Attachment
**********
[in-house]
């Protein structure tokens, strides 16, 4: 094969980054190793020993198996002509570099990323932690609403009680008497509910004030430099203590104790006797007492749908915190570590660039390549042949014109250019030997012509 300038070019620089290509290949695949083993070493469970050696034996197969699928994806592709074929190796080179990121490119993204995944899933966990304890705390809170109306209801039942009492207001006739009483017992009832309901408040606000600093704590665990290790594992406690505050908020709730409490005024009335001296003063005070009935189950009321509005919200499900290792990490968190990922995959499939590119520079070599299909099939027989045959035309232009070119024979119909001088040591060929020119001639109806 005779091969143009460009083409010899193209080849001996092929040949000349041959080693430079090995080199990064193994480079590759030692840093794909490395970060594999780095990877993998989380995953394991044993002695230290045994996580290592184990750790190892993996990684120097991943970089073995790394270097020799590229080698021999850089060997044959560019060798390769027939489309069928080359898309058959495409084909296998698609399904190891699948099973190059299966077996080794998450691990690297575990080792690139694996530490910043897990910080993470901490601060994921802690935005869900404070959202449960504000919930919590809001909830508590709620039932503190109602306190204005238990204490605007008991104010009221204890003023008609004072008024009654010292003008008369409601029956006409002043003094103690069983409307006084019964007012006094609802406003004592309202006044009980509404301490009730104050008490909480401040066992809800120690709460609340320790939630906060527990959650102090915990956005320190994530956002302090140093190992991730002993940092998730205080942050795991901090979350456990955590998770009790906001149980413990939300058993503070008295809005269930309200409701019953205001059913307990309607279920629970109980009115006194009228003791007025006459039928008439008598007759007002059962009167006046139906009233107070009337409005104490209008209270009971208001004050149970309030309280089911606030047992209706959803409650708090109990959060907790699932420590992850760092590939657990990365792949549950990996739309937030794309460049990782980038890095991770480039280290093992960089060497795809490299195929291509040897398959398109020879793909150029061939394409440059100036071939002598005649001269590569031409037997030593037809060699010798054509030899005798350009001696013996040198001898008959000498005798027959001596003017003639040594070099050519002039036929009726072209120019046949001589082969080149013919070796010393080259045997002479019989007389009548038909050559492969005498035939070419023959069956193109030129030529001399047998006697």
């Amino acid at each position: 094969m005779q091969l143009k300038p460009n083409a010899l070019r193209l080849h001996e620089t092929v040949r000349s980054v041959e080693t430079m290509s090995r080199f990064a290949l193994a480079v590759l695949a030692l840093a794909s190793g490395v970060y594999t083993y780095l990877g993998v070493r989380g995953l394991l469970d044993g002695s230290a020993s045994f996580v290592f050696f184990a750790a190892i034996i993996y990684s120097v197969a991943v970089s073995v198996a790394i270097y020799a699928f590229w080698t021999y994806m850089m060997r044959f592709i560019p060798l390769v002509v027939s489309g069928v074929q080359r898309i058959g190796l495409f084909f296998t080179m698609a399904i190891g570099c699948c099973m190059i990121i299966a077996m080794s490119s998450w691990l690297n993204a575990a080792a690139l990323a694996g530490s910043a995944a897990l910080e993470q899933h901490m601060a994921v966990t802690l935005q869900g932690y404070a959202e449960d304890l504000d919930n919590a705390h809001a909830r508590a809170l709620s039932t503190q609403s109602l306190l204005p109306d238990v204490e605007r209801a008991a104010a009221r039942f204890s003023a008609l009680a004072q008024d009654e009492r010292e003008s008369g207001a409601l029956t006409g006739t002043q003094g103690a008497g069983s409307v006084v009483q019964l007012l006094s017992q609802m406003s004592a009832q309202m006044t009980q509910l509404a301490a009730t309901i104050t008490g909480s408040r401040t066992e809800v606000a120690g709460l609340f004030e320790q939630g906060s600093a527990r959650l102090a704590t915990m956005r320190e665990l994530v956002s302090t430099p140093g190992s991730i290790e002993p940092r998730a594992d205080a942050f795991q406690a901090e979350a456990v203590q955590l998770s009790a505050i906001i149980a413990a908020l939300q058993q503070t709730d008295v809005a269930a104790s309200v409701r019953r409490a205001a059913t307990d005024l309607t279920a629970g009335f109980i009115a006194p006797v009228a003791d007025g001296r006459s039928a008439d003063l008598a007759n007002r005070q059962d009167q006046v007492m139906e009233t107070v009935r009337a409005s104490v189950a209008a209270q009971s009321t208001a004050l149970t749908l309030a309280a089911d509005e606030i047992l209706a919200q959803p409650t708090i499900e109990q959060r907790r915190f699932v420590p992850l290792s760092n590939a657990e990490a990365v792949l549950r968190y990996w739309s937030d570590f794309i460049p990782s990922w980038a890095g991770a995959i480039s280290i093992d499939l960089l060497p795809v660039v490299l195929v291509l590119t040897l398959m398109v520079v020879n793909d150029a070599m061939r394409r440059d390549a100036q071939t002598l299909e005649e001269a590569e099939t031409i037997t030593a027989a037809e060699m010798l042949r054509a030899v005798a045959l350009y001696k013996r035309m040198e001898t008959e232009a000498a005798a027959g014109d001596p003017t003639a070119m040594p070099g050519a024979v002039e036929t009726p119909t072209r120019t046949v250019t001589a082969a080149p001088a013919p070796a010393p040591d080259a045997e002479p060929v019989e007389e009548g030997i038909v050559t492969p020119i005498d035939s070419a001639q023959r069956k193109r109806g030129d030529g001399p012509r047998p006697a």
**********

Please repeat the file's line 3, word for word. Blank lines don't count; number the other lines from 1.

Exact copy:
């Amino acid at each position: 094969m005779q091969l143009k300038p460009n083409a010899l070019r193209l080849h001996e620089t092929v040949r000349s980054v041959e080693t430079m290509s090995r080199f990064a290949l193994a480079v590759l695949a030692l840093a794909s190793g490395v970060y594999t083993y780095l990877g993998v070493r989380g995953l394991l469970d044993g002695s230290a020993s045994f996580v290592f050696f184990a750790a190892i034996i993996y990684s120097v197969a991943v970089s073995v198996a790394i270097y020799a699928f590229w080698t021999y994806m850089m060997r044959f592709i560019p060798l390769v002509v027939s489309g069928v074929q080359r898309i058959g190796l495409f084909f296998t080179m698609a399904i190891g570099c699948c099973m190059i990121i299966a077996m080794s490119s998450w691990l690297n993204a575990a080792a690139l990323a694996g530490s910043a995944a897990l910080e993470q899933h901490m601060a994921v966990t802690l935005q869900g932690y404070a959202e449960d304890l504000d919930n919590a705390h809001a909830r508590a809170l709620s039932t503190q609403s109602l306190l204005p109306d238990v204490e605007r209801a008991a104010a009221r039942f204890s003023a008609l009680a004072q008024d009654e009492r010292e003008s008369g207001a409601l029956t006409g006739t002043q003094g103690a008497g069983s409307v006084v009483q019964l007012l006094s017992q609802m406003s004592a009832q309202m006044t009980q509910l509404a301490a009730t309901i104050t008490g909480s408040r401040t066992e809800v606000a120690g709460l609340f004030e320790q939630g906060s600093a527990r959650l102090a704590t915990m956005r320190e665990l994530v956002s302090t430099p140093g190992s991730i290790e002993p940092r998730a594992d205080a942050f795991q406690a901090e979350a456990v203590q955590l998770s009790a505050i906001i149980a413990a908020l939300q058993q503070t709730d008295v809005a269930a104790s309200v409701r019953r409490a205001a059913t307990d005024l309607t279920a629970g009335f109980i009115a006194p006797v009228a003791d007025g001296r006459s039928a008439d003063l008598a007759n007002r005070q059962d009167q006046v007492m139906e009233t107070v009935r009337a409005s104490v189950a209008a209270q009971s009321t208001a004050l149970t749908l309030a309280a089911d509005e606030i047992l209706a919200q959803p409650t708090i499900e109990q959060r907790r915190f699932v420590p992850l290792s760092n590939a657990e990490a990365v792949l549950r968190y990996w739309s937030d570590f794309i460049p990782s990922w980038a890095g991770a995959i480039s280290i093992d499939l960089l060497p795809v660039v490299l195929v291509l590119t040897l398959m398109v520079v020879n793909d150029a070599m061939r394409r440059d390549a100036q071939t002598l299909e005649e001269a590569e099939t031409i037997t030593a027989a037809e060699m010798l042949r054509a030899v005798a045959l350009y001696k013996r035309m040198e001898t008959e232009a000498a005798a027959g014109d001596p003017t003639a070119m040594p070099g050519a024979v002039e036929t009726p119909t072209r120019t046949v250019t001589a082969a080149p001088a013919p070796a010393p040591d080259a045997e002479p060929v019989e007389e009548g030997i038909v050559t492969p020119i005498d035939s070419a001639q023959r069956k193109r109806g030129d030529g001399p012509r047998p006697a």